Some of the beach side shops copped a hammering and the Oval was a swimming pool.
      Do you remember what date in June the following monster hit?
      I think i know you, if i am correct you bought a dark blue holden station wagon off Don Bosco in the early 70’s as your the only George i remember that surfed Coogee in the Golden Era.
      I hope i am still around to see another storm swell like the magic of 74.
      Would love to meet with you sometime at your leisure to talk more about the good old days, I still live in Coogee.
      Rob B

      Posted by: Rob B | September 6, 2012, 12:55 AM |

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      • G’day Rob,

        Thanks so much for your recollection of the ’74 storm. Im always fascinated by the tales of that crazy day!

        Very proud to see that “Lemo” in your comment is actually my grandpa – John ‘Lemo’ Lemarseny. Him and his mates charged back in the day and i’m sure the rumours are no doubt true. Ill try dig up some old pics!

        Thanks again mate

        Posted by: Lachy | December 9, 2015, 10:54 AM |

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  2. No was not there or even born yet!! But my mates dad filmed the swell and its power!!! We had a piss up bbq back in 93 at bluey graham’s house and he set his projecta up, and yeah def was the biggest swell i ever saw in this area!! i asked questions too!!! how big was bomie ? how big was harbour’s???? Well i was told naval boys recorded 50ft waves off syd heads!!!! Also the end section on the bomie thats breaks now {really cool little section} well that section of reef cracked and pushed up a tad haha so old locals say???? cloee beach house was washed out!! bronte beach had waves up in gully play ground area and whole park art bronte full of sand… The more i researched i found that guys were surfing harbour and leading up till the biggest days the waves were perfect 4-6ft for three days before swell hit!!! quoted tomo who was with steve blacky wilson old bra boy pro surfer yeah!! my most inpressive story was a mad soul surfer bruce thats comes from perferct south coast waves!! This dude only surfs a 7’6 gun on small days and rip’s it up 1ft or 12ft on same board haha, He lived in hawaii as a grom grew up surfing pipe sunset so yeah he was the real deal!! i asked him aboult the 74 storm? He said ” i was working at the caltex at botany bay kurnnel area! so i went checked kurnnel IT WAS 15FT and yeah i surfed! it was rad fun heaps crew like 20 guys on it!!!!” haha this swell erroded our coastline bad crunnulla was hammered, All stablisation programes started and fucked our beaches even more!!! guy’s i meet have always refeered to waves pre stabilisation were so much better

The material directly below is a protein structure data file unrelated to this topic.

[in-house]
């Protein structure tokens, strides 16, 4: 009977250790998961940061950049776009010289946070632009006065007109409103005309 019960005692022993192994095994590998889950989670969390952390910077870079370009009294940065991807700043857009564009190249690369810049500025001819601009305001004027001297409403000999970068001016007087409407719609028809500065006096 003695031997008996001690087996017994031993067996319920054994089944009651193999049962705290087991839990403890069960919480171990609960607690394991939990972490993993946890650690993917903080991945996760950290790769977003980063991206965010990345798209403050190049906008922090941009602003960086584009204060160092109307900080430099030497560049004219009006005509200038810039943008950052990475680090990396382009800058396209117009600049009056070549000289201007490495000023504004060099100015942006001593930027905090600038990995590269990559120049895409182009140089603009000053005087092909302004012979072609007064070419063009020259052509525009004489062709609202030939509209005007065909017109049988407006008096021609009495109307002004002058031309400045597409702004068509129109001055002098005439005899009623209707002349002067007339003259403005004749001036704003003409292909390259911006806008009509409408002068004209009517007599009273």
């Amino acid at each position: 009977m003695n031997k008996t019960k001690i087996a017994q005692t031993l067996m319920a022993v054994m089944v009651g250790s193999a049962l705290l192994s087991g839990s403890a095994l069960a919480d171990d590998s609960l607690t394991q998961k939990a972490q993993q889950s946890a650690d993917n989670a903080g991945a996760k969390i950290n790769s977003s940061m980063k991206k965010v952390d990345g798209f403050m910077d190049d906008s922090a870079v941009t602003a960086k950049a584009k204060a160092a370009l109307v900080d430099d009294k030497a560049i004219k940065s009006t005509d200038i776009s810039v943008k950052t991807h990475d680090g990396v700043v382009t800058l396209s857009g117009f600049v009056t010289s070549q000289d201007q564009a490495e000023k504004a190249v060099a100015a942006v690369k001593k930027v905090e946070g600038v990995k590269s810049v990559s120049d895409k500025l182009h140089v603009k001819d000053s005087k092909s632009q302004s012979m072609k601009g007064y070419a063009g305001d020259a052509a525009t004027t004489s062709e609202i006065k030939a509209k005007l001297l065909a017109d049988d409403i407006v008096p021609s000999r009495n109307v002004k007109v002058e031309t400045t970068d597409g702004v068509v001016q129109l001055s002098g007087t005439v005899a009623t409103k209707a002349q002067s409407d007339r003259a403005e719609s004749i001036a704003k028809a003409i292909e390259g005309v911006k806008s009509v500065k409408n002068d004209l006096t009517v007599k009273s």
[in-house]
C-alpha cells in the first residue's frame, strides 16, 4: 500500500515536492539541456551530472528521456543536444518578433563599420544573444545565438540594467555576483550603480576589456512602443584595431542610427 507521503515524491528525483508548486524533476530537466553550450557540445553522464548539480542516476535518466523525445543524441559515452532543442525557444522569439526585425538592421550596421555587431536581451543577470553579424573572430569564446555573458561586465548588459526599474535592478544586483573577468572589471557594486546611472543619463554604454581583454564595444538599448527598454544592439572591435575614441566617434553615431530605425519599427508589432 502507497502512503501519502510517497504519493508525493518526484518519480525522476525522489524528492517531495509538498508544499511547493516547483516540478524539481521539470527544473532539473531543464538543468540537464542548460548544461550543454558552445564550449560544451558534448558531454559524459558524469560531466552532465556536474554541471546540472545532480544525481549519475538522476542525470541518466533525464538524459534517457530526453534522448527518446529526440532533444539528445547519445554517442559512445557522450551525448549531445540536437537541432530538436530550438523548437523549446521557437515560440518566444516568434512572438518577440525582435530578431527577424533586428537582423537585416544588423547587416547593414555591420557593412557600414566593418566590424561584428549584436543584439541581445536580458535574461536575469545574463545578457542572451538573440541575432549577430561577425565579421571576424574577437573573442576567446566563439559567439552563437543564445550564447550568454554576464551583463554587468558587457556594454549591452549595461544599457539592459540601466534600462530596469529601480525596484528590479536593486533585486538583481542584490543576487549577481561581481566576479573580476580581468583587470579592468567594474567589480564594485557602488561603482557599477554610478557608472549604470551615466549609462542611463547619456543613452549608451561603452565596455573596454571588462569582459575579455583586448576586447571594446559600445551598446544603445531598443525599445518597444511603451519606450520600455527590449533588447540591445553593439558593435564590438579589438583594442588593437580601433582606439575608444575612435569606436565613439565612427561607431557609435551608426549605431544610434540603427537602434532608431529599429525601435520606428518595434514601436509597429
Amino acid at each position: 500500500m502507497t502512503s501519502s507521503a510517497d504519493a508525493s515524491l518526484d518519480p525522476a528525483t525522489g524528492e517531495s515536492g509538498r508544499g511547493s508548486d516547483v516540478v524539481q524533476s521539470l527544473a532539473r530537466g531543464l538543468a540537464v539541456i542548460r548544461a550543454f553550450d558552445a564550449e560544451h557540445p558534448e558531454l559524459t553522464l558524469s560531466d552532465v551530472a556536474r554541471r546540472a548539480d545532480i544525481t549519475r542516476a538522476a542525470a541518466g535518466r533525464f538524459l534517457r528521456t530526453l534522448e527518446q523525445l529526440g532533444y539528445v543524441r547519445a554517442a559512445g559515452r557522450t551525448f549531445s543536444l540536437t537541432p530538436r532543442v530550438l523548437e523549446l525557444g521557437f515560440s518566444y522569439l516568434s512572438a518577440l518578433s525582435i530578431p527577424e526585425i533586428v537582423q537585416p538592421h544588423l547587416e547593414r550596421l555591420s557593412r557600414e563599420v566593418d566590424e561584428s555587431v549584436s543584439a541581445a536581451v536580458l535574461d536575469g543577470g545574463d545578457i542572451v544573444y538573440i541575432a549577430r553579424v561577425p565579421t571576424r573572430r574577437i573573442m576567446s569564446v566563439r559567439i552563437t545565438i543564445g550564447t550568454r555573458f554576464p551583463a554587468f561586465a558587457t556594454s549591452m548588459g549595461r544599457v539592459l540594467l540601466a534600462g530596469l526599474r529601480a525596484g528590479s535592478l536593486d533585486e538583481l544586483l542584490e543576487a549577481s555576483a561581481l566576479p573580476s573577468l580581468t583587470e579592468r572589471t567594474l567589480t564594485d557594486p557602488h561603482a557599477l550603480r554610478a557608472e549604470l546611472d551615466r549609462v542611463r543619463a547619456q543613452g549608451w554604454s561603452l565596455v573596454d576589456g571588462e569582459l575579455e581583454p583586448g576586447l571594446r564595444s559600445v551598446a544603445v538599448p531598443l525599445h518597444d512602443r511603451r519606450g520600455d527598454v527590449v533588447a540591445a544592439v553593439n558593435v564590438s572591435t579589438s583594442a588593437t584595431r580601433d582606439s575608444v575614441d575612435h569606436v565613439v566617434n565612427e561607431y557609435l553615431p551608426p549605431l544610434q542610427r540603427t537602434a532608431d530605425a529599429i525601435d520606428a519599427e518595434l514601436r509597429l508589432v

Posted by: seano | May 31, 2012, 9:01 AM |

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    • I filmed that massive surf with shots of waves way up into the park at Bronte.There is a photo in Bronte Surf Club of the beach after the storm. Lemo was a legend from Coogee Surf Club & i often heard at about the unknown reef way out past the island that they used to surf when there was a massive sea on. Nothing in my 75 years has come close to that storm.

      Posted by: Bluey Graham | March 3, 2020, 10:23 PM |